US says no to President Raul Castro for the Guantanamo Bay return in Cuba. Castro demanded the military base before relations with Washington are normalized. In a speech, Castro also called for the lifting of the US trade embargo and Cuba’s removal from a terror list, according to The Spreadit.
Last month the two countries announced a thaw in relations, agreeing to restore diplomatic ties. They were severed in 1961. High-level talks were held last week.
A Congressional delegation arrived in Havana to begin negotiations aimed at reopening embassies in the two countries’ capitals.
Meanwhile, former Cuban leader Fidel Castro appeared to signal his approval for the political rapprochement. Cuba’s state-run newspaper published a letter on Tuesday in which he wrote: “We will always defend co-operation and friendship with all the people of the world, including with our political adversaries.” He wrote that although he did not “trust the policy of the US”, it did not mean he rejected a “peaceful solution to conflicts”.
His brother Raul, who succeeded him as president in 2008, made his demands at the summit of Community of Latin American and Caribbean States in Costa Rica, according to Sportact.
“The reestablishment of diplomatic relations is the start of a process of normalising bilateral relations,” he said. “But this will not be possible while the blockade still exists, while they don’t give back the territory illegally occupied by the Guantanamo naval base.”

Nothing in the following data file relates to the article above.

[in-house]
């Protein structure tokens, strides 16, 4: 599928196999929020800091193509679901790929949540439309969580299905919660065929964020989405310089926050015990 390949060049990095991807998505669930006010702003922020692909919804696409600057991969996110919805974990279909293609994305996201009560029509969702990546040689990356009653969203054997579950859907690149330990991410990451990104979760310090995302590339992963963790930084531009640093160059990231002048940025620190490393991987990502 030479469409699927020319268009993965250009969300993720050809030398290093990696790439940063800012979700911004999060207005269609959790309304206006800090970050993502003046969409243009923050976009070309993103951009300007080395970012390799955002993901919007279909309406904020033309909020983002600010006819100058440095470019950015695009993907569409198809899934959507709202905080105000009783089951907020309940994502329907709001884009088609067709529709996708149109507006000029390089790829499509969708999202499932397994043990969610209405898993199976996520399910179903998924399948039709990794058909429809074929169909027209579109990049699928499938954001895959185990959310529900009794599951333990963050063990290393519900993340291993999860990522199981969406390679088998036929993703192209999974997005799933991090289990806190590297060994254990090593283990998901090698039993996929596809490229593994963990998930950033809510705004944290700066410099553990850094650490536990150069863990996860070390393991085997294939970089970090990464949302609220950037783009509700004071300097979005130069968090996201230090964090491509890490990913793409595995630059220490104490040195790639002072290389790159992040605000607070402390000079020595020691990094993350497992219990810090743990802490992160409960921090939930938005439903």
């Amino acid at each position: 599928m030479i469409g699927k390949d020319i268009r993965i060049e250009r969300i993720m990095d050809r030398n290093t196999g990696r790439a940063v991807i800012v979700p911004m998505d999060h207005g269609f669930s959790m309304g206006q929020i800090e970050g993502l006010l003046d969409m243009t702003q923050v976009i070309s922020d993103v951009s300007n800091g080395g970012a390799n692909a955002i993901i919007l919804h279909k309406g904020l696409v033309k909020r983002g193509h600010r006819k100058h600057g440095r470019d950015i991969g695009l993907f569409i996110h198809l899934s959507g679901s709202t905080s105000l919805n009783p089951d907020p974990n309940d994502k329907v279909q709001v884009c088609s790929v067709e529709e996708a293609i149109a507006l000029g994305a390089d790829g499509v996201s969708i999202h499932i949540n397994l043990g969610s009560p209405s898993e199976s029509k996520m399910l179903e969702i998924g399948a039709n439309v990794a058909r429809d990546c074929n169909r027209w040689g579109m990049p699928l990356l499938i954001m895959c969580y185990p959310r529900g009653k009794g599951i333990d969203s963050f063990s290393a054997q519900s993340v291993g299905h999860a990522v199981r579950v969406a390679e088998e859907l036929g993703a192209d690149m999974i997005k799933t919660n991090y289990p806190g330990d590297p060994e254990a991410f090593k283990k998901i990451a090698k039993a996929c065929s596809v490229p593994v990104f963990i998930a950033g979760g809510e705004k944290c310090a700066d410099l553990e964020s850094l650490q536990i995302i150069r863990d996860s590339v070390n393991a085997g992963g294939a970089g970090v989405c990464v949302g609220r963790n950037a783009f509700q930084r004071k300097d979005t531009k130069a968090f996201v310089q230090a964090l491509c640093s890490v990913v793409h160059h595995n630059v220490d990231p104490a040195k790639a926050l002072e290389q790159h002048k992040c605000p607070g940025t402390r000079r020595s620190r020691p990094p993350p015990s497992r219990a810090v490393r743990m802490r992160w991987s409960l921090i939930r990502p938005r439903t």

The land on which the base stands was leased to the US government in 1903 by Cuba’s then-rulers. US officials have so far not responded to Castro’s remarks. President Barack Obama has called on Congress to put an end to the trade embargo, which has been in place since 1962.
Earlier this month he also used his executive powers to loosen trade and restrictions on travel to the Caribbean island.
White House spokesman Josh Earnest indicated any such move to return Guantanamo Bay was off the cards. “The President does believe that the prison at Guantanamo Bay should be closed down,” he said. “But the naval base is not something that we wish to be closed.” The U.S. currently controls over 45 sq. mi. of Guantanamo Bay as a result of treaties dating back to the Spanish-American War.
The military prison has been embroiled in controversy for reports of torture and the absence of trials for inmates accused of terrorism.
The U.S. and Cuba reopened diplomatic ties in December after over 50 years of non acknowledgment, notes TIME. Obama issued an executive order to close the Guantanamo prison in 2009, but so far this has not come into fruition.